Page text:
Memory This work has been published in the Teen Ink monthly print magazine.

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   Arna chopped the lettuce for the dinner salad and tossed it into a large porcelain bowl. She was thinking about her youngest son, Andy, and his fall from the swing set at the park three days before. He had had four stitches in his right knee, but by this morning he was as loud and cheerful as always.

What a good kid. Despite all the arguments and minor crises, I'm lucky to have had such good kids, Arna thought. She then became aware of a low humming sound coming from upstairs. What was that? The noise had been present for some time now, but she'd only been vaguely aware of it. A familiar sound...the stereo! Ariel had gone out and left her stereo on again.

Darn that girl. Will she ever learn to be responsible? How many times have I told her that stereo was expensive, and it will wear out if she leaves it on all the time, Arna thought as she dried her hands on a dishtowel and started upstairs.

As Arna walked down the narrow hall leading to her daughter's room, she noticed that the door was open.

That's surprising, that door is always closed. She must have been in a hurry when she left. During the past two years, Arna had seen her daughter only as a blurred rush of activity,always hurrying in or out. In what seemed a short time, Ariel had become a young woman, and soon she would be leaving for college, living on her own, someday getting married. Arna preferred not to think of those things now.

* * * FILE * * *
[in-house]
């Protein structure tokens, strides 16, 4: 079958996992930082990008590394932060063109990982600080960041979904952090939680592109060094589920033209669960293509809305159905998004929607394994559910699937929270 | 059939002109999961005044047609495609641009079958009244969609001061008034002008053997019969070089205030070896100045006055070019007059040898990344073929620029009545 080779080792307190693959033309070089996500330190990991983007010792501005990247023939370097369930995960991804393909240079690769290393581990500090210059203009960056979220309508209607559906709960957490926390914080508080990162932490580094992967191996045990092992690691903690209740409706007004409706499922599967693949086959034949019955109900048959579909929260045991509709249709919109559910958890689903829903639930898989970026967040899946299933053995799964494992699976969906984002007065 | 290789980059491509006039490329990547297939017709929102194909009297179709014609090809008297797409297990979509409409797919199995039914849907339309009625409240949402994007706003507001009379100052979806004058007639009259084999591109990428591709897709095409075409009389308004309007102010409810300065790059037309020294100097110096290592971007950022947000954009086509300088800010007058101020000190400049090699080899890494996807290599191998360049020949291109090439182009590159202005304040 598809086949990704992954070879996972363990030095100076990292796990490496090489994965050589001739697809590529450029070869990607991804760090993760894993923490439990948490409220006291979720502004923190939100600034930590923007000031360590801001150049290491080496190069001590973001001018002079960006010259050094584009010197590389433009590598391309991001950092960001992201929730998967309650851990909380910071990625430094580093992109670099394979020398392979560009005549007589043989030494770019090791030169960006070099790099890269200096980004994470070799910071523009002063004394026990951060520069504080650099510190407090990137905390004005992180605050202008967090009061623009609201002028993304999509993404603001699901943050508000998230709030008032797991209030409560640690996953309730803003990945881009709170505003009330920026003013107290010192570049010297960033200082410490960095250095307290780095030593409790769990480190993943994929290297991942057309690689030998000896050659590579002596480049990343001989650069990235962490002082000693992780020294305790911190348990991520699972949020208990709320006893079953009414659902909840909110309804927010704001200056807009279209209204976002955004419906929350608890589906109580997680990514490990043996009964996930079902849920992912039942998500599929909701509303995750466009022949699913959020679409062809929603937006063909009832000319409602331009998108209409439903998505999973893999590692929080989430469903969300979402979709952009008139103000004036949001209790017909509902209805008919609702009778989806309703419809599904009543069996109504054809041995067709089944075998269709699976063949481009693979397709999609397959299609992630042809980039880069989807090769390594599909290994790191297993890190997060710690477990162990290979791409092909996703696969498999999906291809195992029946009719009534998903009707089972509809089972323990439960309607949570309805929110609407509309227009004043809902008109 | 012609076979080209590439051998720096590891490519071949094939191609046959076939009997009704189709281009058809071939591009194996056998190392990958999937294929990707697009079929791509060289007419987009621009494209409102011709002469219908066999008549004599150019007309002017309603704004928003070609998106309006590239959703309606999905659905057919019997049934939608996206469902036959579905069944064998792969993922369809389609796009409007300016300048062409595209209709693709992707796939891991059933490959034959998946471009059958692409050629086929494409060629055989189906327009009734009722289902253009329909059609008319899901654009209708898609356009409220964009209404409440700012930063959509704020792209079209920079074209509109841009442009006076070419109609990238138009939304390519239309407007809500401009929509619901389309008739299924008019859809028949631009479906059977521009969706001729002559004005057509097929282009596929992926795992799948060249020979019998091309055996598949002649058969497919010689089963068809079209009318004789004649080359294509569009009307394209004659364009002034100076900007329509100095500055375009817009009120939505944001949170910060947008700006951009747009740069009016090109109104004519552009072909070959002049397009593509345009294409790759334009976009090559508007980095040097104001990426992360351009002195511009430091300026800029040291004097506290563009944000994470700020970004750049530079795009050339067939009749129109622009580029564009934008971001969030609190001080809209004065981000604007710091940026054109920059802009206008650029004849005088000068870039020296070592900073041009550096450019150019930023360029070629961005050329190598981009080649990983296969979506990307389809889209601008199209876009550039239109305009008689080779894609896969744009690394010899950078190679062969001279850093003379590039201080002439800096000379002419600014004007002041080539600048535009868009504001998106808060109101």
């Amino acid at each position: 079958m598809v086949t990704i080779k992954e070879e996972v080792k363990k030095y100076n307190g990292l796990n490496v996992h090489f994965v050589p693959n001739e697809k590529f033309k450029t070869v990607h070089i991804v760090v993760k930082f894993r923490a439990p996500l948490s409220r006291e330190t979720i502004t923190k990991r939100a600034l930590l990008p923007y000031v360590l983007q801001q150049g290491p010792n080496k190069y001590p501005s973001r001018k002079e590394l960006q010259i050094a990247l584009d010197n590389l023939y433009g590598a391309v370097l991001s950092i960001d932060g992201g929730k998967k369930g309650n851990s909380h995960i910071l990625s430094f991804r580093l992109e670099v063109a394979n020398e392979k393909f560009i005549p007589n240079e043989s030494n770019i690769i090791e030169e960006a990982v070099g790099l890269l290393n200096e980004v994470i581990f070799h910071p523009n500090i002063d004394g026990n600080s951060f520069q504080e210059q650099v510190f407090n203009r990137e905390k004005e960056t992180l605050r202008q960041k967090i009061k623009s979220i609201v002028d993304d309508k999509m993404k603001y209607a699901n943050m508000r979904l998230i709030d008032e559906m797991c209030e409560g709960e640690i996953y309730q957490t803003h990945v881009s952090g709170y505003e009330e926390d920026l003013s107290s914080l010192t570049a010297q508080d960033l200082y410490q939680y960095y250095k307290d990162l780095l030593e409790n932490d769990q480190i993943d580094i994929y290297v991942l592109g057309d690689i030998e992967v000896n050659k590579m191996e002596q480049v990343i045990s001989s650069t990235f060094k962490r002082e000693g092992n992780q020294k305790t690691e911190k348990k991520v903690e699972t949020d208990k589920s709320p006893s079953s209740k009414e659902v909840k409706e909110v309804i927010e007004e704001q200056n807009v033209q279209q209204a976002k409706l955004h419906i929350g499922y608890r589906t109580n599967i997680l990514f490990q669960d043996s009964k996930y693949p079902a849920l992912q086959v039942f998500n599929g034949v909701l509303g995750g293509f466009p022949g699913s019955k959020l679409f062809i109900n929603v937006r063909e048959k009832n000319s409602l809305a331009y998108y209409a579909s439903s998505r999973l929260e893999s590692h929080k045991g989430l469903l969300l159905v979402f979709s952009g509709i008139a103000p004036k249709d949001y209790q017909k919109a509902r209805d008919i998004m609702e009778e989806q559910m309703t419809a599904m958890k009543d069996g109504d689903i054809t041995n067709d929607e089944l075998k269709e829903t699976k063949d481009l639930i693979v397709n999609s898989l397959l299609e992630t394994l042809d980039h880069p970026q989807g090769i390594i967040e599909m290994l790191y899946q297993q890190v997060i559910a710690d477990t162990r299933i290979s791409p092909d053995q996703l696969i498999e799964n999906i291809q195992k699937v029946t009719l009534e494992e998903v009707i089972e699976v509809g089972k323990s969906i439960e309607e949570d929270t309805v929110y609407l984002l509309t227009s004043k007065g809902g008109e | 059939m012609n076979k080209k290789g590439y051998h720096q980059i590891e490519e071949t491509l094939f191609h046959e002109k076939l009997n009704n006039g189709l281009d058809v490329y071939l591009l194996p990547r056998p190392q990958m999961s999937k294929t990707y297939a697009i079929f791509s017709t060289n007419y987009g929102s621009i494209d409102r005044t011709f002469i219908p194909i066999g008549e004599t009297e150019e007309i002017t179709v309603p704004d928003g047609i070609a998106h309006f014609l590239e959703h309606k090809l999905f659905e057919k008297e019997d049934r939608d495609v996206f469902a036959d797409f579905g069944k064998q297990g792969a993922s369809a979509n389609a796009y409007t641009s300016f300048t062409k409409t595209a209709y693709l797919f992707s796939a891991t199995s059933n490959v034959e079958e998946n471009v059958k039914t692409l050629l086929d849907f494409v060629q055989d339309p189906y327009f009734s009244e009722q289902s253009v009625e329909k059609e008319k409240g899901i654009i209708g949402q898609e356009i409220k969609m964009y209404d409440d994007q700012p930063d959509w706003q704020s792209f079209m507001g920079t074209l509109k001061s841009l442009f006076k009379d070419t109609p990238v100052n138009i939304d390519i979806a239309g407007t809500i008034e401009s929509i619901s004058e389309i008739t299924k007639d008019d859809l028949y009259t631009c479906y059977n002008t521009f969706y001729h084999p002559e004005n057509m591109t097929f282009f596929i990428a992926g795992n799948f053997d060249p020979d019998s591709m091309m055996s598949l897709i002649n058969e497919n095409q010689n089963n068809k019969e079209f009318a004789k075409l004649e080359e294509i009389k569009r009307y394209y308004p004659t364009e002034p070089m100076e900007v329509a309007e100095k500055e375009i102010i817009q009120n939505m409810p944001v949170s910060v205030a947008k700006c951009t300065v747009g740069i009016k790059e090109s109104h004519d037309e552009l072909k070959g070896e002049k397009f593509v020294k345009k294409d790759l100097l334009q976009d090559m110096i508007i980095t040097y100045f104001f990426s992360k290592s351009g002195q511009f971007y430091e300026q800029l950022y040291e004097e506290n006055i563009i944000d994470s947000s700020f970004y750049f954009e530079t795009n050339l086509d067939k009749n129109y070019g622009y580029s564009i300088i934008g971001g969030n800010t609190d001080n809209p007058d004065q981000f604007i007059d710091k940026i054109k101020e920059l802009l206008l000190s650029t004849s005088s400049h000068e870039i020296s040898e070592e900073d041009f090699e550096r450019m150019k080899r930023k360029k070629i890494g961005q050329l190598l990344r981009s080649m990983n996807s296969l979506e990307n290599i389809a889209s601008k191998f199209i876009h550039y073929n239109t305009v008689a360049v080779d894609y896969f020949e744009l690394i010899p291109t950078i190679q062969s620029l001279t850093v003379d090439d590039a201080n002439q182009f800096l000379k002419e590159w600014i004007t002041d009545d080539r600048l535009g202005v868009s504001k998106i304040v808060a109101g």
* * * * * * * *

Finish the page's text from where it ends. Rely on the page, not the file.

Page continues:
She stepped into Ariel's room and waded through the vast piles of dirty clothes, junk mail, books, papers, and magazines. She will find the time to clean up this room tonight, Arna thought crossly. Arna disliked entering her daughter's room, because being there seemed to put her in a bad mood. There was always something lying around that shouldn't be there, something incriminating. Last week Arna had found a failed test lying there on Ariel's desk; last month she had found a six-pack of beer. The failed test had caused a minor argument, but Arna hadn't mentioned the beer because she had felt guilty, as if she had been snooping in her daughter's room. It seemed that Ariel anticipated Arna's visits to her room, and left things (that Arna did not want to see) in plain view, just to spite her. Arna knew this wasn't true, that her daughter was simply careless, yet the notion stayed in the back of her mind. Arna turned off the stereo as she had done so many times before. She noted that the stereo needed to be dusted. So did the rest of this room, for that matter.

Arna recognized the new bulletin board she'd bought for Ariel hanging over her desk. She saw that there were already a number of things pinned there , concert ticket stubs, a couple of cards from friends, a cartoon animal that Ariel had drawn, a list of phone numbers, a picture of a long-haired, arrogant-looking rock star, and some photographs of Ariel with her friends. Arna sat down at Ariel's desk and studied one photograph of Ariel and Tony, her boyfriend.